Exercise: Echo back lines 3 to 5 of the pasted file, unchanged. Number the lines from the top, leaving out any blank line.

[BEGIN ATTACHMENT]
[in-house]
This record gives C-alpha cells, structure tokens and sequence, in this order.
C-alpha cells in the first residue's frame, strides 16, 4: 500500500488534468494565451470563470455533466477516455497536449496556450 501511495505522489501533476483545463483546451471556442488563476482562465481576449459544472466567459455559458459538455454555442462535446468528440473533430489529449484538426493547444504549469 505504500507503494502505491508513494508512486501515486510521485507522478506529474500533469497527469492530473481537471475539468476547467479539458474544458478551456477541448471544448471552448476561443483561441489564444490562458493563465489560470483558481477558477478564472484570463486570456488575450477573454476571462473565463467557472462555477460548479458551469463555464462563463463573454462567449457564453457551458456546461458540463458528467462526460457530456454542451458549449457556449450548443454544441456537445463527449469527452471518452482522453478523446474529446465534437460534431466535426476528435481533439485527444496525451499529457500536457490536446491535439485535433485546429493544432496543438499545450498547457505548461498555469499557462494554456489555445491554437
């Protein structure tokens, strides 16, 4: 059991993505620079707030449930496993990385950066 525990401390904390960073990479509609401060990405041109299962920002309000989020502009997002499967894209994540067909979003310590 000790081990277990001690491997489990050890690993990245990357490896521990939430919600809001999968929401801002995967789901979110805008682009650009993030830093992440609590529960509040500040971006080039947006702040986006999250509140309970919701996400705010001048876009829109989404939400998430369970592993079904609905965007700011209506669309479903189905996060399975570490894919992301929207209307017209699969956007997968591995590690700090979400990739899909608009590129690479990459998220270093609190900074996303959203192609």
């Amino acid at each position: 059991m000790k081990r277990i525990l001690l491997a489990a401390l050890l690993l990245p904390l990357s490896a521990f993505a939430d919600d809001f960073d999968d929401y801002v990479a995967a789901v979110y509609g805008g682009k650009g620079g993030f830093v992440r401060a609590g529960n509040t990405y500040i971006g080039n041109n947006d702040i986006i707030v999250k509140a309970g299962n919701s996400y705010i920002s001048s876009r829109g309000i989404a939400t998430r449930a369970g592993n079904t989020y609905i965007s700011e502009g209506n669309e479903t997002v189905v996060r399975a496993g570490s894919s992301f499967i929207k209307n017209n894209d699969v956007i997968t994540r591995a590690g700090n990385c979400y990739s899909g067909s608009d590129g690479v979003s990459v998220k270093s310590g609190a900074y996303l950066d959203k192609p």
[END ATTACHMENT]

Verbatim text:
C-alpha cells in the first residue's frame, strides 16, 4: 500500500488534468494565451470563470455533466477516455497536449496556450 501511495505522489501533476483545463483546451471556442488563476482562465481576449459544472466567459455559458459538455454555442462535446468528440473533430489529449484538426493547444504549469 505504500507503494502505491508513494508512486501515486510521485507522478506529474500533469497527469492530473481537471475539468476547467479539458474544458478551456477541448471544448471552448476561443483561441489564444490562458493563465489560470483558481477558477478564472484570463486570456488575450477573454476571462473565463467557472462555477460548479458551469463555464462563463463573454462567449457564453457551458456546461458540463458528467462526460457530456454542451458549449457556449450548443454544441456537445463527449469527452471518452482522453478523446474529446465534437460534431466535426476528435481533439485527444496525451499529457500536457490536446491535439485535433485546429493544432496543438499545450498547457505548461498555469499557462494554456489555445491554437
């Protein structure tokens, strides 16, 4: 059991993505620079707030449930496993990385950066 525990401390904390960073990479509609401060990405041109299962920002309000989020502009997002499967894209994540067909979003310590 000790081990277990001690491997489990050890690993990245990357490896521990939430919600809001999968929401801002995967789901979110805008682009650009993030830093992440609590529960509040500040971006080039947006702040986006999250509140309970919701996400705010001048876009829109989404939400998430369970592993079904609905965007700011209506669309479903189905996060399975570490894919992301929207209307017209699969956007997968591995590690700090979400990739899909608009590129690479990459998220270093609190900074996303959203192609």
């Amino acid at each position: 059991m000790k081990r277990i525990l001690l491997a489990a401390l050890l690993l990245p904390l990357s490896a521990f993505a939430d919600d809001f960073d999968d929401y801002v990479a995967a789901v979110y509609g805008g682009k650009g620079g993030f830093v992440r401060a609590g529960n509040t990405y500040i971006g080039n041109n947006d702040i986006i707030v999250k509140a309970g299962n919701s996400y705010i920002s001048s876009r829109g309000i989404a939400t998430r449930a369970g592993n079904t989020y609905i965007s700011e502009g209506n669309e479903t997002v189905v996060r399975a496993g570490s894919s992301f499967i929207k209307n017209n894209d699969v956007i997968t994540r591995a590690g700090n990385c979400y990739s899909g067909s608009d590129g690479v979003s990459v998220k270093s310590g609190a900074y996303l950066d959203k192609p």